On 13 February, Stephen recorded a conversation with the philosopher Robert Ellis on the Middle Way. You can listen to it here: http://www.middlewaysociety.org/the-mws-podcast-51-stephen-batchelor-robert-m-ellis-on-the-middle-way/
From 20-22 March, Stephen spoke at the Unitarian Universalist Buddhist Fellowship Convocation at the Garrison Institute, New York. You can find audio and video recordings of his presentations here: http://uubf.org/wp/audio-recordings-from-stephen-batchelors-presentation-32015/
Welcome to another edition of our somewhat irregular bulletin. In March we returned from a teaching tour in Australia – Adelaide, Melbourne, Sydney, Brisbane and Cairns – and have been busy leading retreats, giving talks, and writing articles and books since. We are both looking forward to a couple of weeks holiday at home in France before heading off again for the first European Mind and Life Summer school in Germany at the end of this month.
There are still a few places left on our pilgrimage to the Ancient Buddhist Monasteries of Eastern India, which we will co-lead with our friend Shantum Seth, from 5-18 January, 2015. Starting in Kolkata (Calcutta), we will head down the eastern coast of India via Bhubaneshwar (Orissa) and Vishakapatnam to Guntepalle (both in Andhra Pradesh). This will be followed by an optional extension to visit the sites of Amaravati and Nagarjunakonda from 19 to 23 January. As on our previous pilgrimage to the ancient Buddhist monasteries in Western India, we will symbolically restore these sites to their original purpose by conducting sessions of meditation and sutta study in each place. There will also be a pre-trip visit to Shantineketan from 2-4 January. For details go to:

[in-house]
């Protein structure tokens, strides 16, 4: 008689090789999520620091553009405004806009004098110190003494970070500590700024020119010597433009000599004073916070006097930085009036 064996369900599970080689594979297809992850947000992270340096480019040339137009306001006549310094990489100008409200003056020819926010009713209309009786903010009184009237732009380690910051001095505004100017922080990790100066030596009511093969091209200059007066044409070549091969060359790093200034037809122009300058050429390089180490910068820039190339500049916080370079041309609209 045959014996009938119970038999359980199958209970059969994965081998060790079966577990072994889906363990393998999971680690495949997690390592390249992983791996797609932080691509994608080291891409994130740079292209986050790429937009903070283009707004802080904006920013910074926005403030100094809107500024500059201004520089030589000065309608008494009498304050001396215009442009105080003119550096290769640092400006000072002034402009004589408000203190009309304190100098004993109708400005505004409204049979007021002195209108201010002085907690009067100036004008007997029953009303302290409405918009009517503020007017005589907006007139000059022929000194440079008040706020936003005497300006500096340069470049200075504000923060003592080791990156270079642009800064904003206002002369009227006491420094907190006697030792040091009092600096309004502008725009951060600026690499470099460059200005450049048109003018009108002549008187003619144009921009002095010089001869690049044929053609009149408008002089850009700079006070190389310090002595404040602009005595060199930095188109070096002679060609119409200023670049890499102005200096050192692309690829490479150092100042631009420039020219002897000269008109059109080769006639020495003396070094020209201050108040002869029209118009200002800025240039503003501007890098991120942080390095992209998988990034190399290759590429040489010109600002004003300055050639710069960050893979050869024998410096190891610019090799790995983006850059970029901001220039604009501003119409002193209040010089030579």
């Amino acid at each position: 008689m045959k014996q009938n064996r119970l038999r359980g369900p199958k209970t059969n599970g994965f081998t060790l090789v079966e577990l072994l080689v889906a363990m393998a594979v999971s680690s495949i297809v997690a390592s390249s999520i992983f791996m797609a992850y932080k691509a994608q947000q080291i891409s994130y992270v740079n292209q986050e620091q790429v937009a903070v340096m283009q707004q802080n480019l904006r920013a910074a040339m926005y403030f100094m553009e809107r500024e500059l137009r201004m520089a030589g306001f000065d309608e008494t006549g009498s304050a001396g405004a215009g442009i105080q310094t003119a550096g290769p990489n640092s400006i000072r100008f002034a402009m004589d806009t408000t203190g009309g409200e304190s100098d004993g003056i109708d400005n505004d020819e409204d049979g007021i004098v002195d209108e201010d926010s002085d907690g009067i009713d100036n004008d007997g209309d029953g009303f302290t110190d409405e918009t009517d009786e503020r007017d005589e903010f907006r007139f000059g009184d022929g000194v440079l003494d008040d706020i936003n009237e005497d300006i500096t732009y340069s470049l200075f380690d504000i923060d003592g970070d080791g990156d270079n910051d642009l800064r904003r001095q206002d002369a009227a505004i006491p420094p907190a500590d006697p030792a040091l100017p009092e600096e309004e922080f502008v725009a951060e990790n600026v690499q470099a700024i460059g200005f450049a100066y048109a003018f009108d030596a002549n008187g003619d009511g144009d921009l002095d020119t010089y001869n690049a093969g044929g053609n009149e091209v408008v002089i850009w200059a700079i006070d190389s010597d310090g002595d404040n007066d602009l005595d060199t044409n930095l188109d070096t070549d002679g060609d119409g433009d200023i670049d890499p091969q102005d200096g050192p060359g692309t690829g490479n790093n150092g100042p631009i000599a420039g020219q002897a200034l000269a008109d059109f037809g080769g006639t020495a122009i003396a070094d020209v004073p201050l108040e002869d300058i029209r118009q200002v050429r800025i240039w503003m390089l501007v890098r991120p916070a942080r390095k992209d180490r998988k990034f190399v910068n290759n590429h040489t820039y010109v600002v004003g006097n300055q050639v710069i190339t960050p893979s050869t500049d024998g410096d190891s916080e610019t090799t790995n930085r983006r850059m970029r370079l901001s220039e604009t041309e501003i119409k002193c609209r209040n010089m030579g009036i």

Due to technical problems on the website during the month of July, the “contact us” service was out of action for some time. If you sent a message during that period and did not receive a reply, please resend. Sorry for the delay and any inconvenience caused.
We are happy to announce that our teaching schedule for 2015 is now posted on this site.
Apart from teaching, most of my year so far has been taken up with completing my current book, which started out life as After Buddhism and has now mutated into The Solar Buddha. (Whether either of these end up as the published title is anyone’s guess.) I finally sent off a complete draft on August 8th. If all goes according to plan, the book should be available from Yale University Press in the autumn of 2015.
While in Melbourne (14 February) I shared a platform with Bhikkhu Brahmali where we were supposed to hold a public conversation about The Relevance of Early Buddhist Texts for Modern Times. However, it turned into a circuitous and inconclusive debate about the need or not to believe in reincarnation. As you might guess, I suggested that such a belief was entirely unnecessary, while my partner was just as adamant that it was indispensable. You can watch a video of the entire exchange at: